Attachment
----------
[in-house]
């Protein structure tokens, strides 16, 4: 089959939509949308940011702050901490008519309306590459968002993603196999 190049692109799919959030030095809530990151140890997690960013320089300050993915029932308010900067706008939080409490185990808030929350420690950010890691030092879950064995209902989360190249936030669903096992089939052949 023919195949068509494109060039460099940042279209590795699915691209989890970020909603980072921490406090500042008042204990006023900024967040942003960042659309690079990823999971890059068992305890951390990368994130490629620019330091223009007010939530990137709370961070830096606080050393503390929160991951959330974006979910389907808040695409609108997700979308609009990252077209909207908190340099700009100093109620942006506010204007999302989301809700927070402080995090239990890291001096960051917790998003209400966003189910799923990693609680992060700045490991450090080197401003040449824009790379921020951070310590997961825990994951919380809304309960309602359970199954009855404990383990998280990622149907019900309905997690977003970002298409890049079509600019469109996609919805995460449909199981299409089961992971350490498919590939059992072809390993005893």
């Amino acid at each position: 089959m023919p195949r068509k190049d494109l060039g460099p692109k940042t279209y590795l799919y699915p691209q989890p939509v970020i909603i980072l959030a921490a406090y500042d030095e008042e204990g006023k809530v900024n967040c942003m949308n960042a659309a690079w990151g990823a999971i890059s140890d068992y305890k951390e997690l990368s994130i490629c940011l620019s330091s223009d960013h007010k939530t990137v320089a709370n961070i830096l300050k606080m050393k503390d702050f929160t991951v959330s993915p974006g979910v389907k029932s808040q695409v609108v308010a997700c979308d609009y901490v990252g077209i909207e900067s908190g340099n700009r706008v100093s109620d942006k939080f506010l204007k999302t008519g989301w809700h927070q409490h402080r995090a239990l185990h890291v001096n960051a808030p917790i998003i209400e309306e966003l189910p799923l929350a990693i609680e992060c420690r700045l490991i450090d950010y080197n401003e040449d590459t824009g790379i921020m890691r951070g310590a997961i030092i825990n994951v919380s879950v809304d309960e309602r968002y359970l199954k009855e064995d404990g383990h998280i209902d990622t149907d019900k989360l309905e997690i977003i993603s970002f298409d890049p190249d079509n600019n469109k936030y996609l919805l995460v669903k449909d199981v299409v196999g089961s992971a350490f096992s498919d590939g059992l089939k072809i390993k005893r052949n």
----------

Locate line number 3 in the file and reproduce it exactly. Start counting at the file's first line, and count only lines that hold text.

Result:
């Amino acid at each position: 089959m023919p195949r068509k190049d494109l060039g460099p692109k940042t279209y590795l799919y699915p691209q989890p939509v970020i909603i980072l959030a921490a406090y500042d030095e008042e204990g006023k809530v900024n967040c942003m949308n960042a659309a690079w990151g990823a999971i890059s140890d068992y305890k951390e997690l990368s994130i490629c940011l620019s330091s223009d960013h007010k939530t990137v320089a709370n961070i830096l300050k606080m050393k503390d702050f929160t991951v959330s993915p974006g979910v389907k029932s808040q695409v609108v308010a997700c979308d609009y901490v990252g077209i909207e900067s908190g340099n700009r706008v100093s109620d942006k939080f506010l204007k999302t008519g989301w809700h927070q409490h402080r995090a239990l185990h890291v001096n960051a808030p917790i998003i209400e309306e966003l189910p799923l929350a990693i609680e992060c420690r700045l490991i450090d950010y080197n401003e040449d590459t824009g790379i921020m890691r951070g310590a997961i030092i825990n994951v919380s879950v809304d309960e309602r968002y359970l199954k009855e064995d404990g383990h998280i209902d990622t149907d019900k989360l309905e997690i977003i993603s970002f298409d890049p190249d079509n600019n469109k936030y996609l919805l995460v669903k449909d199981v299409v196999g089961s992971a350490f096992s498919d590939g059992l089939k072809i390993k005893r052949n």